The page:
What that means is, this intelligence is delivered to the user at the point of consumption 24X7 without somebody having to actually ask for that information.  What we propose in SupplyCopia, spend analysis and predictive intelligence, we deliver actionable intelligence to every decision maker, down and up this ladder of the supply chain at their point of consumption so that by utilizing that analytics, utilizing that knowledge, they can actually predict their outcomes and act upon those outcomes and mitigate any risks therein even before those risk have actually happened.

 

Thank you.  My final question is, how can someone invest in these things, has your company done anything interesting?

 

Sure, One example that I’m giving to you is, we were working with a healthcare system here in the Northeast.  That organization had roughly $3.5 billion worth of spend and by analyzing the data buried in various of their systems, we were able to bring all of the data into a centralized warehouse, be able to analyze that data, we were able to show them roughly 20 to 22% cost savings in their purchased services and anywhere 10 to 12% of savings in the med-surg spend and the biggest result that we saw was with reference to the physician preference items.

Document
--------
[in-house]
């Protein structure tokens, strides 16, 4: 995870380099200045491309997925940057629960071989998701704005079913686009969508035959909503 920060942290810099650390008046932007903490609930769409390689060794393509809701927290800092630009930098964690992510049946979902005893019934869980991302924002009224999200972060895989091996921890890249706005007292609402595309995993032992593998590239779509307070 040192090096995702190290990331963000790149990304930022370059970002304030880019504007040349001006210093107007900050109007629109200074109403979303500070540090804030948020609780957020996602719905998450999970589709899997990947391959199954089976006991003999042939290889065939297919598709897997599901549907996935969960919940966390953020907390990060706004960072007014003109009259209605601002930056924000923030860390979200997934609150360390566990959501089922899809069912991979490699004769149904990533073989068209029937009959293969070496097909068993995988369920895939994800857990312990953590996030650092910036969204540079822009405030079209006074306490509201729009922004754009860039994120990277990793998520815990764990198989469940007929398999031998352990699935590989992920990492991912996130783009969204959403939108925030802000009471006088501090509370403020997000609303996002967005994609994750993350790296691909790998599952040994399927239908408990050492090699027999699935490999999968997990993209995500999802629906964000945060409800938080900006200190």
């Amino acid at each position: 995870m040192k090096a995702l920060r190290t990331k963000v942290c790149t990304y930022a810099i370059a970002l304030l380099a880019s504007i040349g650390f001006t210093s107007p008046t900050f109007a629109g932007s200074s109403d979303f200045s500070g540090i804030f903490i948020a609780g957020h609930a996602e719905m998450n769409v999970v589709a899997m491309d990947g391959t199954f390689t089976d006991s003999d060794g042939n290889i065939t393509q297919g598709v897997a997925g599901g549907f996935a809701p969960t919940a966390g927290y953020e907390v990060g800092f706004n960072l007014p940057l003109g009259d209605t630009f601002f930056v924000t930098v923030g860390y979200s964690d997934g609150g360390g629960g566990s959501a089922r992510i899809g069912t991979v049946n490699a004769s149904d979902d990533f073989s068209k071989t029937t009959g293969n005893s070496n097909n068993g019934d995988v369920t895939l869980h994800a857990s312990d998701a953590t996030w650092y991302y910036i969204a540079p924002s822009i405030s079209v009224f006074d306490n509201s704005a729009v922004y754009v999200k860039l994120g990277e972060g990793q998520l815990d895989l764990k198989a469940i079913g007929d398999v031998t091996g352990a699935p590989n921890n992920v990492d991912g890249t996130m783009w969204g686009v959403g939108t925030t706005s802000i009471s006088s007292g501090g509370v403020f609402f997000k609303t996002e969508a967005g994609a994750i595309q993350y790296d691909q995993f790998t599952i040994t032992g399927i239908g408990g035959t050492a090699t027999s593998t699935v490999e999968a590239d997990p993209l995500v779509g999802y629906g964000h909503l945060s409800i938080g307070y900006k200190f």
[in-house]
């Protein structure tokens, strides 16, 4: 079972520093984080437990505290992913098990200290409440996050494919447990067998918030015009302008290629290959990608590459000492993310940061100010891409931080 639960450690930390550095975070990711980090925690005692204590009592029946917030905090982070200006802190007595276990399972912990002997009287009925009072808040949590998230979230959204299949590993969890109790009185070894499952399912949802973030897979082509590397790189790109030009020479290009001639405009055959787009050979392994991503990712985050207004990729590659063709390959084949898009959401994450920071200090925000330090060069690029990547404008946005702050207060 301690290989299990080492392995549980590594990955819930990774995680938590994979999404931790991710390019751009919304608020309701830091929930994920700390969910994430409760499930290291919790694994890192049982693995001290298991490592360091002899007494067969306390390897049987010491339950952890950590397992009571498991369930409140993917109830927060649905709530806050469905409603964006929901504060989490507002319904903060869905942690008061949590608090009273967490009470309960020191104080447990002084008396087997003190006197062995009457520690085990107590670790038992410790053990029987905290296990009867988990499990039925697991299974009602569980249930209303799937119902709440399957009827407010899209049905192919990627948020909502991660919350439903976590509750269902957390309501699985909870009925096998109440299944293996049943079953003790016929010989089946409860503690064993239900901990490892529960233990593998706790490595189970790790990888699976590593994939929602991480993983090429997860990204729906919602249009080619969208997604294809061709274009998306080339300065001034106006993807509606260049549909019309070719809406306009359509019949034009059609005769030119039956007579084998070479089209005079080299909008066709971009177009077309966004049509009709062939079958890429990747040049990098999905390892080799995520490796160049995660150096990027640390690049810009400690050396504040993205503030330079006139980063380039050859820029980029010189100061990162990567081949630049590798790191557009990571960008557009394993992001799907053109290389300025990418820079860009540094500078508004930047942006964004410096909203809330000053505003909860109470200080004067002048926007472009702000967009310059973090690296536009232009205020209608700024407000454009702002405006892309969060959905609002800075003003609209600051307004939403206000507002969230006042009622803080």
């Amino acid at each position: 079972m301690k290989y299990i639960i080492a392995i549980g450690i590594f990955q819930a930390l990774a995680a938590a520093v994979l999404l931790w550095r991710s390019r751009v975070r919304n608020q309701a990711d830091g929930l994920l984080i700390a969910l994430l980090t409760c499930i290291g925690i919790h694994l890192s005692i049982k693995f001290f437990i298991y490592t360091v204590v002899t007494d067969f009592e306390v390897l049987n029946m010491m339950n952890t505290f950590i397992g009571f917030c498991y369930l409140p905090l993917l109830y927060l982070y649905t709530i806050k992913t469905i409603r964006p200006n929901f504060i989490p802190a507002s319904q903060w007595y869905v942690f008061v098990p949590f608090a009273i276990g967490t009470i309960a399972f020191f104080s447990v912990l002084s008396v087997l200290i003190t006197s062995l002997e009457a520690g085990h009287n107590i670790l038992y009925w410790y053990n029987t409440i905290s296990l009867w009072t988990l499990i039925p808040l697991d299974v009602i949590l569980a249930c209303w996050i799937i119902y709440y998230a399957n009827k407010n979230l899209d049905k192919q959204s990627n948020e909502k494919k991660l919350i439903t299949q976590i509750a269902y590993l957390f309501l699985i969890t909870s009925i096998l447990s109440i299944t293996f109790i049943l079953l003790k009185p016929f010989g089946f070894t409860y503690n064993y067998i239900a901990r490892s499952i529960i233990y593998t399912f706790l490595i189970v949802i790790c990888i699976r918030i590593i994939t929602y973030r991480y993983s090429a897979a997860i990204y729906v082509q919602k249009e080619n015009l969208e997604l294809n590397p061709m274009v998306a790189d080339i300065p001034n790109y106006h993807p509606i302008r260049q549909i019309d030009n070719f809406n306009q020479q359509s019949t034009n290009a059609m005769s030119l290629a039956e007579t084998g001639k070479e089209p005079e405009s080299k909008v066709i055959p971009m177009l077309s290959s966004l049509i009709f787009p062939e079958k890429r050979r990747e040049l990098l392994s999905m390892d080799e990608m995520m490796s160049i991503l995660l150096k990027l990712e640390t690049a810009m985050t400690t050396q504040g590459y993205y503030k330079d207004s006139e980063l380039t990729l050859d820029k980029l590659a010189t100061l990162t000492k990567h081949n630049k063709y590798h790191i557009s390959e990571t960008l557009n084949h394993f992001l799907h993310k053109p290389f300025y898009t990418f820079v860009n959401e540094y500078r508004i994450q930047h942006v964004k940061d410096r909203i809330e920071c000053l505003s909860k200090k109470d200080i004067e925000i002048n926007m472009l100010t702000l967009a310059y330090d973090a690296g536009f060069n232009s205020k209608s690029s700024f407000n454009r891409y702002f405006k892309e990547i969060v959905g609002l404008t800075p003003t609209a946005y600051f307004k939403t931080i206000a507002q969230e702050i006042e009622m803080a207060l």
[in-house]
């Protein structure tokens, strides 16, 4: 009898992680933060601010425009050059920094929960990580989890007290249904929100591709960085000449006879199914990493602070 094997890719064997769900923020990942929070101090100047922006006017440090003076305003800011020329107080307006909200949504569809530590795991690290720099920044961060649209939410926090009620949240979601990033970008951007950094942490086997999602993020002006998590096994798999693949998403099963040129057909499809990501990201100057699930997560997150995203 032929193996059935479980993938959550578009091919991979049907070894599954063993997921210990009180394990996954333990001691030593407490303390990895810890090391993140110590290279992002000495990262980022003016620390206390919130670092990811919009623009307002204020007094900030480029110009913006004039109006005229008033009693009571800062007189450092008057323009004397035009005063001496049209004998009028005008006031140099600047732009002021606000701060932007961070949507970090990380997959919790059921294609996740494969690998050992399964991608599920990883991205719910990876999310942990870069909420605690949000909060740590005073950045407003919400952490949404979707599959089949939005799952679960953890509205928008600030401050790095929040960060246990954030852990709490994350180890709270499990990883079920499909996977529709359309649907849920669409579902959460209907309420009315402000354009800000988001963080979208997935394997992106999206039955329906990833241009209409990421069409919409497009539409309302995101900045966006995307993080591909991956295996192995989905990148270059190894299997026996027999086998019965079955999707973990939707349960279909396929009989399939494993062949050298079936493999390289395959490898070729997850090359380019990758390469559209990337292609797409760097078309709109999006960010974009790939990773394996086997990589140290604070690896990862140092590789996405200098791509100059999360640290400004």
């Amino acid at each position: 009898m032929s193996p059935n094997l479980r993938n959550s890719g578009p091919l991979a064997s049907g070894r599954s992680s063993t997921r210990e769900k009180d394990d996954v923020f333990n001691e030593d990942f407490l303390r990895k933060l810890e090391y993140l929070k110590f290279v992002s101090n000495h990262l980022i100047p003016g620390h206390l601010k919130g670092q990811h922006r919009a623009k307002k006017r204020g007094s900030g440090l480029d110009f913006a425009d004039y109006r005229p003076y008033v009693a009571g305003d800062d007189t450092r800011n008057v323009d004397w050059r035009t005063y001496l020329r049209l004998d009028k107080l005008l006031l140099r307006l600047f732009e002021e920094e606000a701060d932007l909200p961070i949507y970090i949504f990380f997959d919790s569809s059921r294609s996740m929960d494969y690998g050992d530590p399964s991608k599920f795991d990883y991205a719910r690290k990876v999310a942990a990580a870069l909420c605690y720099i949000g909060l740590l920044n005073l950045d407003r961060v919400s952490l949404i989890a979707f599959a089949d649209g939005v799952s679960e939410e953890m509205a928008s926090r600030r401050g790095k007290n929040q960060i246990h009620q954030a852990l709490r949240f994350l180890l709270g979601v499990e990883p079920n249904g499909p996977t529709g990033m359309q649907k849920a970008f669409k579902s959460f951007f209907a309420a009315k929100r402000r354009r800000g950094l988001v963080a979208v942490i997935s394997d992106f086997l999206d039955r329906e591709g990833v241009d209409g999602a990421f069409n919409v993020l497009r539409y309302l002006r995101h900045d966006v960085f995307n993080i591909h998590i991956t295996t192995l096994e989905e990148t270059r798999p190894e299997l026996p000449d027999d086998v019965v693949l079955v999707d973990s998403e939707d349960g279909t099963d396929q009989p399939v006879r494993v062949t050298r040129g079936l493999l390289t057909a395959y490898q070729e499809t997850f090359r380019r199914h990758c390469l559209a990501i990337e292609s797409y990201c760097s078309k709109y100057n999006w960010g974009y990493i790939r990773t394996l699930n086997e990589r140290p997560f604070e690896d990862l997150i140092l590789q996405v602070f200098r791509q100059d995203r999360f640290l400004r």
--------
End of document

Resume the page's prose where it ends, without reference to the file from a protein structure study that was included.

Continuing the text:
We analyze the physician preference items very minutely married that with patient outcomes, we’re able to show them a 28 to 30% cost savings in the physician preference items.  What we have done is created SupplyCopia cloud that consists of the order management, the spend analysis, the requisition management, broadcasting mechanism, collaboration and an RFP engine that allows an organization to work with their existing ERP systems but at the same time, be able to identify opportunities in the first 90 days and be able to leverage those opportunities.


Well, thank you Ashok for sharing your views today and the future of health care supply chains.


Thank you very much Dustin, it’s always a pleasure to talk to you.

 

 

 

 

About Ashok Muttin

 

 

0b74f0b.jpg

Ashok Muttin

 

Purpose Driven Entrepreneur Reinventing Healthcare Supply Chain

 

LinkedIn Profile